The Saga of the Swayback Maru
USS Salt Lake City CA25
by Haile Hamilton "Jake" Jaekel

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Chapter I

Do you remember that fateful day of infamy, December 7th 1941? The Salt Lake City was about 200 miles west of Oahu with a Task Group that had just delivered a dozen Marine Corps fighter planes to Wake Island. It was a stroke of luck and good fortune that Admiral Halsey decided to take a few more days to conduct training exercises that saved the entire Task Force from the fiery hell of the Japanese sneak attack on Pearl Harbor. About ten Salt Lake City crew members - among which Henry Dyjak, Ralph Horton and Jake Jaekel - were left behind to take care of two of the ship’s motor launches, the officers boat and the Captains Gig when the Task Force left for Wake Island.

It was about 7:30 a.m. Sunday morning and Jake had finished breakfast at the Marine Barracks in the Pearl Harbor Navy Yard. None of the other crewmembers were around so he headed for the upper level of the coal dock to gain a good vantage point looking out the Pearl Harbor entrance channel to see if any ships of the Task Force were anywhere in sight. The Task Force had been due back yesterday and he was worried and puzzled. Jake was a 17 tear old boy raised on a sheep ranch and was used to the disciplines of farm life. He felt it was like milking cows every morning and evening at scheduled times, when the Navy told him his ship was due to return Dec. 6th 1941, it would unless something had gone wrong.

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He was not used to the complexity of Navy life, as he was an apprentice seaman eager to learn and do whatever was required as he had been brought up to do on the ranch. As Jake’s eyes strained looking out to sea searching for his ship or the distinctive profile of a carrier he saw and heard a large number of aircraft approaching overhead and wondered if they were from the USS Enterprise, the carrier in his ships Task Force. Some of the planes began to dive towards the battleships that were all moored in a neat row and in some cases two ships side by side at the same berth.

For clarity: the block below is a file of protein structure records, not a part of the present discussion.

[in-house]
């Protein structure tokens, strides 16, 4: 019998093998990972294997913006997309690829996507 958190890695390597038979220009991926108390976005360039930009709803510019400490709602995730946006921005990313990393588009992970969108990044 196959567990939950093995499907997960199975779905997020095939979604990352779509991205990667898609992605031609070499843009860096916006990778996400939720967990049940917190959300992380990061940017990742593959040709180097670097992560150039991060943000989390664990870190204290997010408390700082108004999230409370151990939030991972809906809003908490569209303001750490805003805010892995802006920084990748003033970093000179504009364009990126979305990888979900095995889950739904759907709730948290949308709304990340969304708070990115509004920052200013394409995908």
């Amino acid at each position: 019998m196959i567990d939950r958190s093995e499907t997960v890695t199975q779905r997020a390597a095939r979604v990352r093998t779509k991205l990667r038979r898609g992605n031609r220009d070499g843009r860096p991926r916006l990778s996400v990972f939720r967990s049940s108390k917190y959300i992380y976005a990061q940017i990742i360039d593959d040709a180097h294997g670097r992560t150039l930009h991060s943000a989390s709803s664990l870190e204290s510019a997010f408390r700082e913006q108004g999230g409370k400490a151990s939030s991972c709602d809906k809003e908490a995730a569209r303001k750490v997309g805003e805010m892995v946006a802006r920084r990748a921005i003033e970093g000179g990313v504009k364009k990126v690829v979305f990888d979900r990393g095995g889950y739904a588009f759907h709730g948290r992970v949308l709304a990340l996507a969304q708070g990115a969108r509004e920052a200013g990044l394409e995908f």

It was indeed an impressive sight! The planes appeared to be practicing some kind of exercise or maneuver before landing at Ford Island.

A bomb separated from one of the planes followed by a large explosion. Others followed and many more were strafing. More explosions could be heard coming from many locations. Several planes flew low out the channel strafing the coal dock and a number of small craft tied up there. The first plane was so close Jake could see the rear seat gunner struggling with his gun firing right at him and the distinctive red meat ball Japanese insignia on the airplanes wings and fuselage. The Captain of the Salt Lake City had spoken to the crew earlier in November about the possibility of a surprise hostile action by the Japanese.